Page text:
Research locates possible genetic cause for myoclonic epilepsy
A genetic cause for myoclonic epilepsy syndrome in Rhodesian Ridgebacks could benefit both the veterinary industry and human medicine.
In a collaborative study conducted by the University of Helsinki, the Ludwig Maximilian University in Munich, and the University of Guelph, researchers studied myoclonic epilepsy syndrome in dogs and genetic analysis revealed the DIRAS1 gene as the cause. As myoclonic epilepsies are one of the most common forms of human epilepsy, the study reveals a candidate gene for the disorder in people and a model to further elucidate the role of DIRAS1. The study was published in the Feb. 2017 issue of Proceedings of the National Academy of Sciences of the United States of America.
The study specifically tested Rhodesian Ridgebacks, as “the presence of multiple affected dogs with a distinct phenotype in many litters proposed an inherited condition” and warranted a comprehensive study. It included 95 dogs with an early onset of epilepsy, starting when the dogs were an average of six months old.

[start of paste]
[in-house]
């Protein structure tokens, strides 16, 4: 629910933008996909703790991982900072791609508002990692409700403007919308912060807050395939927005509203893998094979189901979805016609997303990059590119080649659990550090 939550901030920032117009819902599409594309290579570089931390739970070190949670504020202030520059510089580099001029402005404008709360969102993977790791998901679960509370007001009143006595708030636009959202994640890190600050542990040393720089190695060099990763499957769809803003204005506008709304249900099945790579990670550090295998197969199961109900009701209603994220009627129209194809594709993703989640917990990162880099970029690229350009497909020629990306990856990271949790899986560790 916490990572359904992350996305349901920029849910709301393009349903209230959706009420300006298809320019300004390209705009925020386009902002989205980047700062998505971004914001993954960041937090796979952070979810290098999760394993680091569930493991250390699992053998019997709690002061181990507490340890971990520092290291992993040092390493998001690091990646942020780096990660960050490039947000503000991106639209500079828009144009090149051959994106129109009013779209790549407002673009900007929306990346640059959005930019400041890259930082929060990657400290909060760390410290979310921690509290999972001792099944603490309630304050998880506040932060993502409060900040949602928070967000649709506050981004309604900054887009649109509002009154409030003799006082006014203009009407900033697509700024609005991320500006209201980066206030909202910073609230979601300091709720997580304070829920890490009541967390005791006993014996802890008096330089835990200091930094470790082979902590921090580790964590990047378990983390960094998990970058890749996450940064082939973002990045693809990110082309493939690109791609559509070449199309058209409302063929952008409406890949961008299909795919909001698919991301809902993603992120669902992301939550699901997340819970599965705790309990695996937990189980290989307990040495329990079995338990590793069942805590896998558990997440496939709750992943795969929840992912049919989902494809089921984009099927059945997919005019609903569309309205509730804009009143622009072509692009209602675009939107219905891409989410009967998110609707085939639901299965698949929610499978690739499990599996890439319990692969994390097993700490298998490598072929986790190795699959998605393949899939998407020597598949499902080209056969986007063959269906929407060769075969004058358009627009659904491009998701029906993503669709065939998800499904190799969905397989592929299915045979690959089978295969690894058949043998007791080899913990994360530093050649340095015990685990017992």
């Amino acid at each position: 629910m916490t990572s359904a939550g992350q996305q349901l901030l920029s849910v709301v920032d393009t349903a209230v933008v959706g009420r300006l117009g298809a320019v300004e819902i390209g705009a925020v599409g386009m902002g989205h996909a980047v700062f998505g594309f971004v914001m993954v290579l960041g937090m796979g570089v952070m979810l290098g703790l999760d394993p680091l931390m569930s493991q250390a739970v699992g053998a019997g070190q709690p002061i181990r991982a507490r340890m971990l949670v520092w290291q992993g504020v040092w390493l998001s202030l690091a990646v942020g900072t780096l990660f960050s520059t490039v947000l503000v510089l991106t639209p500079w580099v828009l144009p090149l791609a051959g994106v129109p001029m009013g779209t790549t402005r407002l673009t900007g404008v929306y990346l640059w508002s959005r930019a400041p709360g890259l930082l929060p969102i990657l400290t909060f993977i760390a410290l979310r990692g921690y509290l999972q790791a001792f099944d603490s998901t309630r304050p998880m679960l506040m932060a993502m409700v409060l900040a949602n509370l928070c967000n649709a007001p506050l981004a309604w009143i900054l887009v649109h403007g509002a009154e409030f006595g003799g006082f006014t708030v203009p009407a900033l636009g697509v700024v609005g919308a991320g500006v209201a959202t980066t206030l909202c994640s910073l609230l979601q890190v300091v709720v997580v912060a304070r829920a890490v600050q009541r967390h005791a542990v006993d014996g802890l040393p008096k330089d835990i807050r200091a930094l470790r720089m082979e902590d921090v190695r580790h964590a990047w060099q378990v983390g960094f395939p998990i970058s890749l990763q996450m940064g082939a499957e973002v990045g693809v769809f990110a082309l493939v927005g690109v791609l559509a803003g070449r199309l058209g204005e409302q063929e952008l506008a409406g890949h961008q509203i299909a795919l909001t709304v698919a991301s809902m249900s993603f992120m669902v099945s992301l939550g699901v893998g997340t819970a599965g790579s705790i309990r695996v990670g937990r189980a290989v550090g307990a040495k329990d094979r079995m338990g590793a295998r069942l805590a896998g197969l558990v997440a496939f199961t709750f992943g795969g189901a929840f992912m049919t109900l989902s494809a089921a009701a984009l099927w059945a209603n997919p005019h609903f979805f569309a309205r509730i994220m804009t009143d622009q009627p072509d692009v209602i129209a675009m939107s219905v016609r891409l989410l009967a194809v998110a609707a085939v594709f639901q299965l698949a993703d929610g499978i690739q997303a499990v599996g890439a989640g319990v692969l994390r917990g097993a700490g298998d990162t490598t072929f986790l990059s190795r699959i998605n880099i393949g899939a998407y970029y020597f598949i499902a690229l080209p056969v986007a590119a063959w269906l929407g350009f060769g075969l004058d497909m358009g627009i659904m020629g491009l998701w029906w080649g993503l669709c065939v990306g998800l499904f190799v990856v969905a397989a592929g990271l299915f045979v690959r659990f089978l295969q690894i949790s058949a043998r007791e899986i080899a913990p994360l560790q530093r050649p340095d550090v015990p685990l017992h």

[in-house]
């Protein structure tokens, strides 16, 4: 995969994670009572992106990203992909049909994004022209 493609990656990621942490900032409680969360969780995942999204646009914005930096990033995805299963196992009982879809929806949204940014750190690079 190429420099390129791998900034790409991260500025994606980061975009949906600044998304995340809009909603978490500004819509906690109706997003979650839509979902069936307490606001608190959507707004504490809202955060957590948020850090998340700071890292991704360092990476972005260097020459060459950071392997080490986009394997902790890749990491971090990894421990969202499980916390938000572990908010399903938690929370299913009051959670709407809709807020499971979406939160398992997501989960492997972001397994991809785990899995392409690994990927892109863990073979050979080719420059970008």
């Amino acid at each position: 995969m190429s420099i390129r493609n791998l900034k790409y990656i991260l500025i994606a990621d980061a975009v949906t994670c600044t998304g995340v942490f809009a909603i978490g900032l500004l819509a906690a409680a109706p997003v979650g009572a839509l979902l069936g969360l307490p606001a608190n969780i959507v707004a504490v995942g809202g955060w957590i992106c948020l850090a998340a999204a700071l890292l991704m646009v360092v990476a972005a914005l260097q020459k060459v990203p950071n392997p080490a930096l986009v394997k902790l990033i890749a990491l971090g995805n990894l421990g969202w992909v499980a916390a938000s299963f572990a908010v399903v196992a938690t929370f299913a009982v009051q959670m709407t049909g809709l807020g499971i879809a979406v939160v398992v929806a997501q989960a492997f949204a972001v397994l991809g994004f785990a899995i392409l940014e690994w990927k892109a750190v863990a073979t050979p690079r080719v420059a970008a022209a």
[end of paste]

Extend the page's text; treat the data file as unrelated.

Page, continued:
The epilepsy is observed in what are described as myoclonic jerks or twitches, which mainly occurred when the dogs were lying down, relaxed, drowsy, or in the first stages of sleep. Researchers used a video-EEG system to observe the dogs for periods of time greater than an hour. Myoclonic twitches occurred during observation in all but two recordings.
Light sensitivity could also play a role, as visually induced seizures were reported in 8 of 23 observed dogs. In these instances, visual stimuli, such as light flashes and light coming in through opened shutters in the morning, triggered myoclonic seizures.
To identify the genetic cause, researchers combined a genome wide association study (GWAS) and next-generation sequencing analyses using whole-exome (WES) and whole-genome (WGS) resequencing. According to the study, “Only one nonsynonymous variant was found, a 4-bp deletion in the exon 2 of the DIRAS1 gene.” Researchers then genotyped an additional 498 Rhodesian Ridgebacks from 13 countries and found that 15% carried DIRAS1 mutation. To determine breed specificity, they tested an additional 965 epileptic dogs from 12 breeds and found no carriers. This indicated the mutation is specific to Rhodesian Ridgebacks.
Researchers concluded the clinical and genetic studies conducted identify a candidate gene for generalized myoclonic epilepsies and can give insights into the disease etiology. This will allow for future studies into DIRAS1 in humans, and the researchers advise further studies should identify DIRAS1-mediate mechanisms in neurotransmission and provide drug targets to treat common epilepsies.
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